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Mars Space Science

Mars Site May Hold 'Buried Life' 63

Posted by kdawson
from the is-that-calcium-carbonate-or-are-you-just-glad-to-see-me dept.
sridharo sends in a report from the BBC that researchers have identified ancient rocks from Nili Fossae that could contain fossilized remains of life. These rocks are very similar to Pilbara rocks in northwest Australia. The rocks are estimated to be up to four billion years old, which means they have been around for three-quarters of the history of Mars. "[Many] scientists had hoped that they would soon have the opportunity to get much closer to these rocks. Nili Fossae was put forward as a potential landing site for NASA's ambitious new rover, the Mars Science Laboratory, which will be launched in 2011. ... But Nilae Fossae was eventually deemed too dangerous a landing site and it was finally removed from the list in June of this year." The research, led by a scientist from the SETI Institute, was published in the journal Earth and Planetary Science Letters.
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Mars Site May Hold 'Buried Life'

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  • SETI? (Score:5, Insightful)

    by betterunixthanunix (980855) on Friday July 30, 2010 @10:26AM (#33082520)
    When did SETI become interested in fossils?
  • Re:SETI? (Score:2, Insightful)

    by MoriT (1747802) on Friday July 30, 2010 @10:29AM (#33082570)
    When they started grasping at straws.
  • Re:SETI? (Score:4, Insightful)

    by AndyAndyAndyAndy (967043) <afacini&gmail,com> on Friday July 30, 2010 @10:31AM (#33082614)

    Perhaps looking at fossilized life (and specifically where it once occured) will help SETI narrow down that huge scope in looking for still-active life.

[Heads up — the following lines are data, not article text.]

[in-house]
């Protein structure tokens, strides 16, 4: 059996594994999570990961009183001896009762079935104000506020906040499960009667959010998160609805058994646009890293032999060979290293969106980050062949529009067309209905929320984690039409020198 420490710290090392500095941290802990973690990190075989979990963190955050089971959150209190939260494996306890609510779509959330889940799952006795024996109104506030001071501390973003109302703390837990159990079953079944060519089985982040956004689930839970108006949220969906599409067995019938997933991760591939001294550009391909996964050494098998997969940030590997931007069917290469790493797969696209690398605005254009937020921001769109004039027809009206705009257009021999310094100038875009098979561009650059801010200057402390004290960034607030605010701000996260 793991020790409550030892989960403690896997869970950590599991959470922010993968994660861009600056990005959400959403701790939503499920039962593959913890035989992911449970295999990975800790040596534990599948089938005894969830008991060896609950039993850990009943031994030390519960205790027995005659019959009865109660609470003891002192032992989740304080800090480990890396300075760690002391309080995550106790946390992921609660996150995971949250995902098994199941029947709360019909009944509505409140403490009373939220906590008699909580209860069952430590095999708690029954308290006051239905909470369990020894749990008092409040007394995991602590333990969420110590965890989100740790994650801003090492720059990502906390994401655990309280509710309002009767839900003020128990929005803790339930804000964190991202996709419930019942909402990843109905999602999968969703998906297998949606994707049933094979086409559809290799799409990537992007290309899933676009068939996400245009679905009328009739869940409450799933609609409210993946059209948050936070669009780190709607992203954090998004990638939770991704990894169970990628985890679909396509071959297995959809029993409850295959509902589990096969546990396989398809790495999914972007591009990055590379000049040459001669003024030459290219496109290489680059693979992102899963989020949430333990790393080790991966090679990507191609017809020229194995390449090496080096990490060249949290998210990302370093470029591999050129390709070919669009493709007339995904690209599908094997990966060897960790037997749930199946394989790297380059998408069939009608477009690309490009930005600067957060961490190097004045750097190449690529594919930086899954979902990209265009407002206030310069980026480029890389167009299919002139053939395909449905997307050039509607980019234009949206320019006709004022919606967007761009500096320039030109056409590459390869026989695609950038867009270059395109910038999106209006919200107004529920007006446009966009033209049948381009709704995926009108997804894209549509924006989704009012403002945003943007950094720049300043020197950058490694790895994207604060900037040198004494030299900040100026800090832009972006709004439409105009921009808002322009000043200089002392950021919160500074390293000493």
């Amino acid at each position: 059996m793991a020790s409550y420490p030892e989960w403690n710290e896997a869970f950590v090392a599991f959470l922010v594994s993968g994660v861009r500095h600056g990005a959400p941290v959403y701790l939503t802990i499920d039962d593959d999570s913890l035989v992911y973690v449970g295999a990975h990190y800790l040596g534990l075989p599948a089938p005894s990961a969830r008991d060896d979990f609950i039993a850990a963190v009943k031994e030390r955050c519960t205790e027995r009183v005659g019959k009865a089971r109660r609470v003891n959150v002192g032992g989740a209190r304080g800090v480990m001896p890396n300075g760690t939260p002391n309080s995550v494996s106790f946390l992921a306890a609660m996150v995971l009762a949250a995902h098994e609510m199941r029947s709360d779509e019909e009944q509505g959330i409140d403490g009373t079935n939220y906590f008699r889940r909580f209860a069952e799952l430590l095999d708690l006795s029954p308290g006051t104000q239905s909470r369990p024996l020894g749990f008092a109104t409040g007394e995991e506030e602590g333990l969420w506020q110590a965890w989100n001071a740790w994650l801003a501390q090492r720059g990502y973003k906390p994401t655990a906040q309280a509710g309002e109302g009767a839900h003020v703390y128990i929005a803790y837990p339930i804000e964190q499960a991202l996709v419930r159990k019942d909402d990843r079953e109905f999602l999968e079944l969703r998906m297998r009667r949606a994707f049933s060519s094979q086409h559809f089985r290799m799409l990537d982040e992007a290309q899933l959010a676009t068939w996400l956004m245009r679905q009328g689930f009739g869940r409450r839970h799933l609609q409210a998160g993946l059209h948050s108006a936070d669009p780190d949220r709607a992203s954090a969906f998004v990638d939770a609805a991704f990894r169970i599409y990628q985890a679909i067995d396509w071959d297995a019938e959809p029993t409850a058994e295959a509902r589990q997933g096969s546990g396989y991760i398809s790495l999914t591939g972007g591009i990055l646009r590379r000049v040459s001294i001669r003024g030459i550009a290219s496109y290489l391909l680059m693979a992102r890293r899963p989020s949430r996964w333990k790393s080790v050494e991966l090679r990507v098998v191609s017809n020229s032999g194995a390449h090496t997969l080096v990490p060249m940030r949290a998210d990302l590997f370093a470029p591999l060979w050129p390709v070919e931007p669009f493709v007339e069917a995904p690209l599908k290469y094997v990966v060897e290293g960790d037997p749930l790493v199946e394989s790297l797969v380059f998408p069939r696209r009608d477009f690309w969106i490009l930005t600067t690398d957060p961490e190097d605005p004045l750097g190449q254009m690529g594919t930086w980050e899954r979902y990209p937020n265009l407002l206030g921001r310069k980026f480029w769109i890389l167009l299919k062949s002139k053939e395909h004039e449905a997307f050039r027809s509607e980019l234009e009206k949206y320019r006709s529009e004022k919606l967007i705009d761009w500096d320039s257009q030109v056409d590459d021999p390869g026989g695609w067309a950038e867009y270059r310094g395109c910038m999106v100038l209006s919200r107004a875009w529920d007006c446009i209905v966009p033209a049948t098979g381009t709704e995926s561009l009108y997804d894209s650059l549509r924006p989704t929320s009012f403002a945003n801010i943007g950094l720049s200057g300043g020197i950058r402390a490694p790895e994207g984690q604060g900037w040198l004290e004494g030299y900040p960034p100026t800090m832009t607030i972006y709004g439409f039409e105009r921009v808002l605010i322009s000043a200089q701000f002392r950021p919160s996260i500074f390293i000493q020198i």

• by Palestrina (715471) * on Friday July 30, 2010 @10:36AM (#33082686) Homepage

    It sounds more like this: If there was life on Mars, then these rocks remind someone of rocks in Australia that preserved evidence of early life on Earth.

    This does not imply by any means that the existence of these rocks raises the probability that there was life on Mars.

    Compare: We discovered life on Earth in a red rock. We found red rocks on Mars, therefore they might be hiding evidence of life! Or not...

  • by Anonymous Coward on Friday July 30, 2010 @10:44AM (#33082828)

    These mars probes are super cheap in the global scheme of things. You can pay for them with a few hours of the cash outflow we spend on middle east wars or on wasteful entitlement programs - and in fact possibly even less, since producing the 2nd is cheaper than the 1st. Instead of building 1 or 2, we should build 20, and drop them down in interesting places. Some will land on a boulder and never be heard from again, but some will also luck out and we'll have them in more scientifically interesting places.

  • Re:Let me know (Score:5, Insightful)

    by IndustrialComplex (975015) on Friday July 30, 2010 @10:46AM (#33082860)

    May, might, maybe. I am optimistic, but let me know when they actually find life and not every speculation someone has each day.

    That may be all you are interested in, but if we all ignored everything until it was confirmed then nothing would ever be done. Granted the headline is WILDLY optimistic and on that I agree with you, since what was proposed was merely to investigate a site which is expected to have fossils if there were ever life to make those fossils.

    Even still this is a necessary part of what science IS.

    Observations were made.
    A Hypothesis was formed.
    Tests were proposed.

    Learning about what was suggested and planned for those steps is something that interests a great number of people here.

  • by IndustrialComplex (975015) on Friday July 30, 2010 @10:49AM (#33082912)

    Compare: We discovered life on Earth in a red rock. We found red rocks on Mars, therefore they might be hiding evidence of life! Or not...

    Isn't it more like saying:

    If there were life on Mars, based on our experience on Earth in looking at similar formations, these rock formations seem to be the most likely to have preserved evidence of past life.

  • Re:SETI? (Score:5, Insightful)

    by JoshuaZ (1134087) on Friday July 30, 2010 @10:49AM (#33082928) Homepage
    Just because someone works for SETI doesn't mean they can't do related research about exobiology. This is especially the case because if we discover actual extraterrestrial life, even microbial life, the chance of SETI being successful goes way up. And as we find out more, we get a better idea what sort of star systems to look for for life or intelligent life.
  • Re:SETI? (Score:4, Insightful)